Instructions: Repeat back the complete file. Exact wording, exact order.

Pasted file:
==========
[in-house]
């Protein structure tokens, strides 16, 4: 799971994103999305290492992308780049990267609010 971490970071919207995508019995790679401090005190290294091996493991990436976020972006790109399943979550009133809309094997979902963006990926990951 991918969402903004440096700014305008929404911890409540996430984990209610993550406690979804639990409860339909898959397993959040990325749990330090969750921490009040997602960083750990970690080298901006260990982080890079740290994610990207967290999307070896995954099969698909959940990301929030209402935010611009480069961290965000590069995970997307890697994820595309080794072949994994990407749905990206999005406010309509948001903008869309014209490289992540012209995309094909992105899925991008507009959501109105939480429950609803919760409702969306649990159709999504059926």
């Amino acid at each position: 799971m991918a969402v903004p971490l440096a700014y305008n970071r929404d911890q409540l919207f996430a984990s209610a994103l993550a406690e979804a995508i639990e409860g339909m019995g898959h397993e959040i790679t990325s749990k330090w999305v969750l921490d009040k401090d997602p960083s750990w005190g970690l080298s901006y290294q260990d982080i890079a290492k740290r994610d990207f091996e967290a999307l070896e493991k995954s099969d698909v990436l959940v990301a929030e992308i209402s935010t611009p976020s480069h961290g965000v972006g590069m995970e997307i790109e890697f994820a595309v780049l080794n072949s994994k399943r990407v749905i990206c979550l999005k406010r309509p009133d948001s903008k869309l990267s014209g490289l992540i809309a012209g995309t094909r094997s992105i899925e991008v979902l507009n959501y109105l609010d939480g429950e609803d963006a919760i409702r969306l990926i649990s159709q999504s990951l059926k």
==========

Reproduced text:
[in-house]
């Protein structure tokens, strides 16, 4: 799971994103999305290492992308780049990267609010 971490970071919207995508019995790679401090005190290294091996493991990436976020972006790109399943979550009133809309094997979902963006990926990951 991918969402903004440096700014305008929404911890409540996430984990209610993550406690979804639990409860339909898959397993959040990325749990330090969750921490009040997602960083750990970690080298901006260990982080890079740290994610990207967290999307070896995954099969698909959940990301929030209402935010611009480069961290965000590069995970997307890697994820595309080794072949994994990407749905990206999005406010309509948001903008869309014209490289992540012209995309094909992105899925991008507009959501109105939480429950609803919760409702969306649990159709999504059926």
């Amino acid at each position: 799971m991918a969402v903004p971490l440096a700014y305008n970071r929404d911890q409540l919207f996430a984990s209610a994103l993550a406690e979804a995508i639990e409860g339909m019995g898959h397993e959040i790679t990325s749990k330090w999305v969750l921490d009040k401090d997602p960083s750990w005190g970690l080298s901006y290294q260990d982080i890079a290492k740290r994610d990207f091996e967290a999307l070896e493991k995954s099969d698909v990436l959940v990301a929030e992308i209402s935010t611009p976020s480069h961290g965000v972006g590069m995970e997307i790109e890697f994820a595309v780049l080794n072949s994994k399943r990407v749905i990206c979550l999005k406010r309509p009133d948001s903008k869309l990267s014209g490289l992540i809309a012209g995309t094909r094997s992105i899925e991008v979902l507009n959501y109105l609010d939480g429950e609803d963006a919760i409702r969306l990926i649990s159709q999504s990951l059926k």